MALACAÑANG said Thursday, April 25, that President Rodrigo Duterte and Chinese President Xi Jinping have agreed that the long-standing disputes over the resource-rich West Philippine Sea (South China Sea) could be addressed through bilateral consultations.
Presidential Spokesperson Salvador Panelo said Duterte raised the sea disputes, but tried to ease the tension over the issue, during his bilateral meeting with Xi in Beijing.
"In the course of the bilateral meeting, President Rodrigo Roa Duterte raised the issue of the West Philippine Sea, particularly the situation in Pag-Asa Island," Panelo, who joined Duterte in China for the second Belt and Road Forum, said in a statement issued Thursday night.
"Both agree that the situation can be managed by the mechanism of bilateral negotiations but it should not affect the cooperation being undertaken by both the Philippines and China and they look forward to a productive discussion on matters of mutual concern and interests," he added.
Panelo said Xi had stressed the importance of "good neighborliness and proper handling of differences between the countries."
He added that the Chinese leader even cited the memorandum of understanding on oil and gas inked between the Philippines and China, which "suspended their differences for a joint exploration that would mutually benefit both countries and their peoples."
"While the Chinese leader acknowledged the inevitable of having challenges to the bilateral relations, he placed importance on the mutual trust that exists between the two nations in order to resolve the same," the Palace official said.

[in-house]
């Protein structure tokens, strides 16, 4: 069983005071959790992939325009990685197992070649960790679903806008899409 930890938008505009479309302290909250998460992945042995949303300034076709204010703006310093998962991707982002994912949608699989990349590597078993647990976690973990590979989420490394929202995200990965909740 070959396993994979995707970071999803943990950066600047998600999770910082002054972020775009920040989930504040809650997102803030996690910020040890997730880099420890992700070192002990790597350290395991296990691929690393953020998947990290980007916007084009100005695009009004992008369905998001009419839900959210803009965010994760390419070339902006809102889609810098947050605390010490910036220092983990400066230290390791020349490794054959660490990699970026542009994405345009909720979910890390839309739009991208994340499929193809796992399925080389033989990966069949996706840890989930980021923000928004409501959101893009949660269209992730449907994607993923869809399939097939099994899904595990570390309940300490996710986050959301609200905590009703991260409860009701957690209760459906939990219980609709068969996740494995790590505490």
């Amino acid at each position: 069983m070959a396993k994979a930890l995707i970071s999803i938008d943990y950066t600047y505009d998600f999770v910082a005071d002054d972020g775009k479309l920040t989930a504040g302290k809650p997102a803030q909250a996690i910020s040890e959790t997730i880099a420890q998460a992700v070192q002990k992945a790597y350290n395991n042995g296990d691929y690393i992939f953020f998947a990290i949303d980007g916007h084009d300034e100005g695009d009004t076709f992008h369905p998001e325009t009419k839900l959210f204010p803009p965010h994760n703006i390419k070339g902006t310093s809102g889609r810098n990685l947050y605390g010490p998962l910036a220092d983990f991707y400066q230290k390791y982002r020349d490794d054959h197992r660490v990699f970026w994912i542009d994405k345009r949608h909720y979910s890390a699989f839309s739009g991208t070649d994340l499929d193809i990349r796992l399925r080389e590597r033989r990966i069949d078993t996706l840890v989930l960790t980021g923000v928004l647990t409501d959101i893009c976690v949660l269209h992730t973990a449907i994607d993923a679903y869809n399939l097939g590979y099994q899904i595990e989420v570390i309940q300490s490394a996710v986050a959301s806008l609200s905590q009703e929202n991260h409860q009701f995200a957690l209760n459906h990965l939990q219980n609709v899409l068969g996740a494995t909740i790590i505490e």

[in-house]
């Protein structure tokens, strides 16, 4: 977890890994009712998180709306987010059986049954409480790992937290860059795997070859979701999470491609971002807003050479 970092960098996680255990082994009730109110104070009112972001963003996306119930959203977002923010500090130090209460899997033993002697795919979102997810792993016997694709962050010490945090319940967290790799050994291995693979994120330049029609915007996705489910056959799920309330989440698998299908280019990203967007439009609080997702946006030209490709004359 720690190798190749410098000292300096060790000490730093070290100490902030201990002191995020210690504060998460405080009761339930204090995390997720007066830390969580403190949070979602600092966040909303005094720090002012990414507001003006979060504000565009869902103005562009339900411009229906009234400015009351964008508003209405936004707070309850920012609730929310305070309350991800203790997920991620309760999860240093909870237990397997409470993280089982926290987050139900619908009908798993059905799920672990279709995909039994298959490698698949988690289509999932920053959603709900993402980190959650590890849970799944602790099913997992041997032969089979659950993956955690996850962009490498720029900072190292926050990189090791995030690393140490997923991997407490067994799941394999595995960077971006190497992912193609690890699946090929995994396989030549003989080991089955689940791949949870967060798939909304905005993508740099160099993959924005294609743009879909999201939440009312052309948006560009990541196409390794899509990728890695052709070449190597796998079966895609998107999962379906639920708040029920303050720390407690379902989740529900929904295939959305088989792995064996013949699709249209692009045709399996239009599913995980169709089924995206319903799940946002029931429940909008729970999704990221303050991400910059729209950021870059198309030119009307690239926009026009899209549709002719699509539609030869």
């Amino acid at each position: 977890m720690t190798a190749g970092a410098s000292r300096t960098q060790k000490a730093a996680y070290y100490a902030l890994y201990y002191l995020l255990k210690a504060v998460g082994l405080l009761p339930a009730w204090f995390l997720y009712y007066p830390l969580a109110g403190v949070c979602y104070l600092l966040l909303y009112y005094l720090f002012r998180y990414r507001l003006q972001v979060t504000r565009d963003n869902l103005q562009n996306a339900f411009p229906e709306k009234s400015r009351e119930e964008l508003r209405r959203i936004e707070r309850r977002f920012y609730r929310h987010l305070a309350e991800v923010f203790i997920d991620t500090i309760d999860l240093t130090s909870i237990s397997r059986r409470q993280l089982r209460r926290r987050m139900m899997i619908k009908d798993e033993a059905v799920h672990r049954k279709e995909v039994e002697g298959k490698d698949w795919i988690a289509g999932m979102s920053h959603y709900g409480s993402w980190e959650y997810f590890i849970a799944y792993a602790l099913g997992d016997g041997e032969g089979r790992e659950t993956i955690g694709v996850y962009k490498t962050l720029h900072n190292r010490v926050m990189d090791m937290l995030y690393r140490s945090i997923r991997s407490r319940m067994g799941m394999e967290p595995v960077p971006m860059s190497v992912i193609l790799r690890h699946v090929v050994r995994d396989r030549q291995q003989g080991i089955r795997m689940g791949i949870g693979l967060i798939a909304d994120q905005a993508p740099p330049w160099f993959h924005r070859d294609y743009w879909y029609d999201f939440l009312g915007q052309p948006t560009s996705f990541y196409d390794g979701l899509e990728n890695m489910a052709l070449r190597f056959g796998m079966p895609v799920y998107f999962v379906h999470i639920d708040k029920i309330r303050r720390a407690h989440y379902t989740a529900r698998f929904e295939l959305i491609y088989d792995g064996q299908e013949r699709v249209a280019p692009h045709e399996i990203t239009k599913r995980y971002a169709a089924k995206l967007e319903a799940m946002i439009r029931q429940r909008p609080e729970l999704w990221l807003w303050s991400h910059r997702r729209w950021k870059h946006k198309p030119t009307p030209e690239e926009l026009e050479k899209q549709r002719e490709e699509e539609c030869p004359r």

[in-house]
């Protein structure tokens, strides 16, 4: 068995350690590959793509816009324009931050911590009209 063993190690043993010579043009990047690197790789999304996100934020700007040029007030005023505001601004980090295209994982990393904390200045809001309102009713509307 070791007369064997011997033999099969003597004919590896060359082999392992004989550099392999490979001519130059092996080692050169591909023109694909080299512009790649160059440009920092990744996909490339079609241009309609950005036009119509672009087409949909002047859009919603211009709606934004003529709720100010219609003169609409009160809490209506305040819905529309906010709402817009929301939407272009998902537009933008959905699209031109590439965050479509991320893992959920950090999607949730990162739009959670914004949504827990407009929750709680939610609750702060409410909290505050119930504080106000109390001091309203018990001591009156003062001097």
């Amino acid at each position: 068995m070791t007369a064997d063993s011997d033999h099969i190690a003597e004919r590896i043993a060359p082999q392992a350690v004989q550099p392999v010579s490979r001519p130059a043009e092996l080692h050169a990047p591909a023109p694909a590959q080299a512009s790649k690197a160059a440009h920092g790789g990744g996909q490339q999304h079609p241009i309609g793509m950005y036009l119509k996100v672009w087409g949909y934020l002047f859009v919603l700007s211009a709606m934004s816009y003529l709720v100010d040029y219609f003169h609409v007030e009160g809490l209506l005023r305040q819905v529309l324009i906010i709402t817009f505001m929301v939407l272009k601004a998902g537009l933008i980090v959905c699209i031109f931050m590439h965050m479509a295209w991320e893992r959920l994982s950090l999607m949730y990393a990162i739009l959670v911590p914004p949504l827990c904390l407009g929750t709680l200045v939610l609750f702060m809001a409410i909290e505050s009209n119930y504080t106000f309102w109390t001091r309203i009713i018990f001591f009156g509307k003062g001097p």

Duterre, for his part, assured that Manila and Beijing remain allies, Panelo said.
"The Chief Executive culminated the talk with the Chinese President articulating his position that the Philippines remains China’s ally in Southeast Asia. The former emphasized that both countries are allies, and allies strengthen—and do not destroy – each other," he said.
Duterte's meeting with Xi occurred in the wake of the reported presence of Chinese maritime vessels in Philippine-occupied Pag-asa (Thitu) Island.
Hundreds of Chinese vessels, believed to be part of Beijing's maritime militia, were seen surrounding Pag-asa Island.
The meeting between the two leaders also came in the wake of the reported mass harvesting of giant clams by Chinese vessels in the Panatag (Scarborough) Shoal, a rich fishing ground off the coast of Zambales.
China has continued assert its claims over the disputed territory even after the Philippines won its petition lodged before the Hague-based Permanent Court of Arbitration.
On July 12, 2016, the arbitral tribunal ruled against China, invalidating its massive claims.
China has ignored the July 2016 decision of the Permanent Court of Arbitration and Duterte has refused to invoke it. (SunStar Philippines)